Health, Wealth, and Gender: Do Health Shocks of Husbands and Wives Have Different Impacts on Household Wealth?

Published: 2001
Project ID: UM01-06


The extent to which men’s versus women’s health affects household wealth and the mechanisms through which these effects occur have important implications for the welfare of older individuals living with a spouse, and in particular for women who are likely to outlive their husbands by several years. Intermediate mechanisms through which individual health shocks may affect household wealth are discussed. Four waves of HRS data on married couples are used to estimate the direct effect of onset of various health conditions on household wealth, with these effects allowed to differ for husbands and wives. Estimates using only wave 2 health shocks (controlling for baseline health) indicate that the impact of a health shock to the wife has a larger negative impact than a health shock to the husband, which is consistent with prior work. Estimates in which health shocks from waves 2-4 are allowed for produce conflicting results. Further research is required to ascertain the reason for this apparent conflict.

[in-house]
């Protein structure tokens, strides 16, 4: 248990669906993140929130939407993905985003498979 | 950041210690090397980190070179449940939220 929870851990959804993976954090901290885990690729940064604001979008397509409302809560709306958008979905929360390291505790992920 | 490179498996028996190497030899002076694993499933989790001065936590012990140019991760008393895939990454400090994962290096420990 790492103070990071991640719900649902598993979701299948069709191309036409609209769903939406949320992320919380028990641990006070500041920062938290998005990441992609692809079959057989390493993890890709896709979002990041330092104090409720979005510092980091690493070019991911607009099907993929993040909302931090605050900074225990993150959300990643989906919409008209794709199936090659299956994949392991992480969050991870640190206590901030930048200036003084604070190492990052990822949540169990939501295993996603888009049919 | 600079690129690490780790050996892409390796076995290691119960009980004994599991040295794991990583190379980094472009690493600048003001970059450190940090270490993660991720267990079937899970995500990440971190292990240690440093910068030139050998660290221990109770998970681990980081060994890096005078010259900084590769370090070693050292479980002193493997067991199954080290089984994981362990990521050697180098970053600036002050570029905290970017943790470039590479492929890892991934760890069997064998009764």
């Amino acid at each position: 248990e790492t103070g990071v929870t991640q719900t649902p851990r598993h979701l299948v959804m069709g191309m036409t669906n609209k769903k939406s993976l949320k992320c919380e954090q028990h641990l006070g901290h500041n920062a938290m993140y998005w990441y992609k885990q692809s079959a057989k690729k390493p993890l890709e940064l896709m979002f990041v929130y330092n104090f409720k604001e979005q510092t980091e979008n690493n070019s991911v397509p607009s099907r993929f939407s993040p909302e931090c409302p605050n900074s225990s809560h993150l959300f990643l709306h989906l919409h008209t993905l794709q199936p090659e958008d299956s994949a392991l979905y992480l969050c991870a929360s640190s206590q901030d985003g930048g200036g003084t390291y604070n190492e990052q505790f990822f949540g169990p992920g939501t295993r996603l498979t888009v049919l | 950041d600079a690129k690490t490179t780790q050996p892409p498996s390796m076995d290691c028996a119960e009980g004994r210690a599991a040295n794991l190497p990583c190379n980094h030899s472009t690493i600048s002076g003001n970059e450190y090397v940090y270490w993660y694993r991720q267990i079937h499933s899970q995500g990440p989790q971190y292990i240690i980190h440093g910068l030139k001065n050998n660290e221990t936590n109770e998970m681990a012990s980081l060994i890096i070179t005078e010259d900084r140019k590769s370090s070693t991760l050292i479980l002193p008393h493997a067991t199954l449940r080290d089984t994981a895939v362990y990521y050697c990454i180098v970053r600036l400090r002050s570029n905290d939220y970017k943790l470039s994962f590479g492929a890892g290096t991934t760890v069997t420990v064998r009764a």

Jennifer Ward-Batts